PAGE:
The above quote by W.H. Davies perfectly defines us today- ‘the generation of impatient people.’ We are hankering after one thing or the other without taking a pause. We have no time to pause and think where we are heading to and why. To add on to this, we have our best friend- ‘technology,’ leading us to want quicker results than ever.

And we get results, yet we don’t feel contented. Our entire life revolves around technology. People are too busy and entangled in the worldly pursuits to think like a human being. Putting it other ways, we have started resembling machines in our behavior.

Who is to be blamed?

We blame it on ‘the burden of expectations.’ We put the blame on – society, peer pressure, rising population, ever growing competition and so on.

But wait, have we forgotten to look inside? Have we genuinely tried to escape this vicious trap? Yeah, we do have a few of those bravados. But most of us are plagued by the never-ending pursuits. Traffic lights stop working in big Indian cities, even worse, if in metros; and there is a clear manifestation of the ‘generation of inpatients.’

Now let’s see the root cause of it. Since our childhood, we are conditioned to line up in this rat-race of outdoing our fellow ‘human beings’. And that’s how our society defines ‘success.’ Yes, some of us do reach that ‘expected pinnacle,’ and yet we are deep down frustrated and discontented.

Societal expectations don’t just intrude our career, but every aspect of our life and lifestyle. We are expected to look best, earn a 7-10 digit salary, fulfill our family responsibilities, and the list goes on. This is the criteria by which our society defines a ‘happy and contented life.’ We are expected to be perfect in every role of our lives.

More than 60% of Indian population is under 35. So, who is at the receiving end- the youth. Some of us crash down under the societal expectations of trying to fit into the ‘societal stereotypes.’

When did we last do something wholeheartedly?

Remember, when we were little kids, there was something that each one of us loved doing- we had a passion!

We loved painting, story-telling, cracking jokes, dancing, singing, etc. Remember those days, when we were close to Nature. We rejoiced in observing birds, squirrels, playing in the mud, etc.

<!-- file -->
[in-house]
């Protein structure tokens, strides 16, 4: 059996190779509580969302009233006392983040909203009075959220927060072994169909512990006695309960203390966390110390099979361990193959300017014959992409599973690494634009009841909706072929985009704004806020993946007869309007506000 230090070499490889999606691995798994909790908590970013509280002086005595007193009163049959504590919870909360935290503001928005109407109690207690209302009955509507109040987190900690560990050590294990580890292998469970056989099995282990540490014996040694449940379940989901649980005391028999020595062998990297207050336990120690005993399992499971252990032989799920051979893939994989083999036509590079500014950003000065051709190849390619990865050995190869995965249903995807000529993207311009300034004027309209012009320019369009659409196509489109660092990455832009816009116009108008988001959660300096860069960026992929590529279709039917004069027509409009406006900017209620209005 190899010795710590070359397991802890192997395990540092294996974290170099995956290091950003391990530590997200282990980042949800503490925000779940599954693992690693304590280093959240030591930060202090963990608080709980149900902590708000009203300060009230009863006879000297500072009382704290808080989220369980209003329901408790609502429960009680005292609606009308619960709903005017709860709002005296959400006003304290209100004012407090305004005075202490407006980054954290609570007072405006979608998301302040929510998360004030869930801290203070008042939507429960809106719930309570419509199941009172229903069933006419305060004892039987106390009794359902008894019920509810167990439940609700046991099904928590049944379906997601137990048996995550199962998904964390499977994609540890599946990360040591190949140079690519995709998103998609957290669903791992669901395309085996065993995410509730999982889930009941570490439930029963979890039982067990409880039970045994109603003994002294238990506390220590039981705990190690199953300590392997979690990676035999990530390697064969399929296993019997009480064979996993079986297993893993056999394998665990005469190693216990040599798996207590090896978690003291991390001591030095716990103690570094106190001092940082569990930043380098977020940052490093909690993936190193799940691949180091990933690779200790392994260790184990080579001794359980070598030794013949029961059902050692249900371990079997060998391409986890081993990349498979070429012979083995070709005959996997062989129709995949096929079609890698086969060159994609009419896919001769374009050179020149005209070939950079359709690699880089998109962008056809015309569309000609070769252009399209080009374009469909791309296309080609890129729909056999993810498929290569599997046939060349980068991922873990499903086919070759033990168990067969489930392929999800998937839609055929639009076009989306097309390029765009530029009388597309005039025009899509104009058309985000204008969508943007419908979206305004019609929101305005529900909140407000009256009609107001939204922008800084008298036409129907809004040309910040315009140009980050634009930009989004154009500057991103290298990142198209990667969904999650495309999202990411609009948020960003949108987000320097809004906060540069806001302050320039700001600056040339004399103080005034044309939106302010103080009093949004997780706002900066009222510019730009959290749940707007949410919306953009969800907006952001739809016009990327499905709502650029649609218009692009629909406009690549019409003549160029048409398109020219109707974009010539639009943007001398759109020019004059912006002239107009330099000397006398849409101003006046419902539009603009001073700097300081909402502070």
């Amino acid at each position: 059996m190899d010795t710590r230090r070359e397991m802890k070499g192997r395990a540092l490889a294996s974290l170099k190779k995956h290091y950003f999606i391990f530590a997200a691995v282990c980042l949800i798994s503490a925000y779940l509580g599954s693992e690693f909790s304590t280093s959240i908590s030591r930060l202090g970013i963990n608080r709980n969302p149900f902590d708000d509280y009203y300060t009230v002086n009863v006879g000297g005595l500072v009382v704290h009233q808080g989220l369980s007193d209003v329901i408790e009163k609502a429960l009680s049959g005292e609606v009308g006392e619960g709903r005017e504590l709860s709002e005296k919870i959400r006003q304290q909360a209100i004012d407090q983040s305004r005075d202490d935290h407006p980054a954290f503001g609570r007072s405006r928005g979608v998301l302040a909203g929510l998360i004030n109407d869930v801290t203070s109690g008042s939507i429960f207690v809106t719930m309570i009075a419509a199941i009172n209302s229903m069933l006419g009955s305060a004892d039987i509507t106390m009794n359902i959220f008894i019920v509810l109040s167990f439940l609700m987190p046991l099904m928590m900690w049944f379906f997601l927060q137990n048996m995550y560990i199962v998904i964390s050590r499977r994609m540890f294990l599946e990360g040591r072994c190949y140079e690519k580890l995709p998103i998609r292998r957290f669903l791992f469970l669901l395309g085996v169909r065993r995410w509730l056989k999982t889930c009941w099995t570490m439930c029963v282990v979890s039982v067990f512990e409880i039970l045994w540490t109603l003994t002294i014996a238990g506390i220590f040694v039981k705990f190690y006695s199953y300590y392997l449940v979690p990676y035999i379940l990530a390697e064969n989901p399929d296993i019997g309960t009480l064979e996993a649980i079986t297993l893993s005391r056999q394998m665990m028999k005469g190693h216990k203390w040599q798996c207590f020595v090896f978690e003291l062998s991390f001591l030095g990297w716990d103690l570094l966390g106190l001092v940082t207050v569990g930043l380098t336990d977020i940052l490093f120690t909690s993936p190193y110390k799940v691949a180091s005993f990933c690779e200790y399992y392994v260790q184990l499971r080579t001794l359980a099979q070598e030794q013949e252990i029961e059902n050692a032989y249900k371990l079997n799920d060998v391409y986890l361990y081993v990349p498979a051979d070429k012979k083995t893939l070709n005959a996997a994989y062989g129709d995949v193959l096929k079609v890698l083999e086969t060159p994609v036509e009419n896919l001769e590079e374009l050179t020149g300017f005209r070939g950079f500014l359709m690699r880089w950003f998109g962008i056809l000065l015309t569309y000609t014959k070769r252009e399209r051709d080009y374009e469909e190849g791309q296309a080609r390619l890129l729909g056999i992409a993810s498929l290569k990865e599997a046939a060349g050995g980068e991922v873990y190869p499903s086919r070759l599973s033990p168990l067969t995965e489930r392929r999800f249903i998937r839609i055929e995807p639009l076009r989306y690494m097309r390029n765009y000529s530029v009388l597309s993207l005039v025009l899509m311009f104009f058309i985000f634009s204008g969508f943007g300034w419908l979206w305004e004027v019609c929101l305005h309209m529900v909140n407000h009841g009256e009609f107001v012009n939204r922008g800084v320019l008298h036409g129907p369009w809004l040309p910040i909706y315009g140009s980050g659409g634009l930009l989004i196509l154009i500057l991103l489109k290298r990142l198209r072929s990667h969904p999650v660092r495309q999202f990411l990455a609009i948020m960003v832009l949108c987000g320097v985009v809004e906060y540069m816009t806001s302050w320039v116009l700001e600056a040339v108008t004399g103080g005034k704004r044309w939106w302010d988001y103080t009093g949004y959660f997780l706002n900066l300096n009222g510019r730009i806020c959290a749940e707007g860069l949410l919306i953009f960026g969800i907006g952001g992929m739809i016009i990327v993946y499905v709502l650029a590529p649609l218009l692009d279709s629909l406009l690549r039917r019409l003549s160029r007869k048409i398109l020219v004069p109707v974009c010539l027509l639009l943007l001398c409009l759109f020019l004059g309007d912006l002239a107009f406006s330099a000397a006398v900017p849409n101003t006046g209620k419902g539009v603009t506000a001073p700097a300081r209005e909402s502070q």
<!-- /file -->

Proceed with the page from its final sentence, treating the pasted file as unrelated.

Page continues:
And now all that stands forgotten and lost in the hum-drum of the busy world. We have been pushed to become ‘engineers, doctors, corporates, etc.’ But today, even from in an hour ride from office to home, we do not have time to look at the changing hues of sky, the setting sun or the tall bushy trees that line our busy roads. We rush from home to office and then from office to home, and the loop continues.

Many of us do achieve the ‘society set goal,’ but still don’t feel happy inside. Simply because this was not what we wanted to do when we were a child.

We loved doing something else. But when that ‘something’ does not match to our ‘societal expectations,’ we are not among those lucky ones who earn by doing what they love to do. Also, because luck favors the bravados, who can dare to ignore ‘what people/society thinks.’

The kids born today grow up even faster than us. They have actually lost themselves in the game of ‘flaunting’ much before we ‘the 90s kids’ have. Some of the frustrated lots among us find recluse in the virtual world and some others indulge in all sorts of crime.

Let's pause for a couple of minutes

For a moment, let’s pause and reflect- go back to our childhood days. We can learn from the carefree kid we have been once as well as from Nature.

Nature exists in perfect harmony. It doesn't even try to compete or outdo each other. Nature exists and grows at its own unique pace. Then why can't we human beings do the same?

We had some hobbies and dreams that we have completely forgotten today. Each one of us has an inborn natural talent that makes us unique. Let's rekindle that passion which rejuvenated our soul when we were just a kid-free of all the burdens and expectations.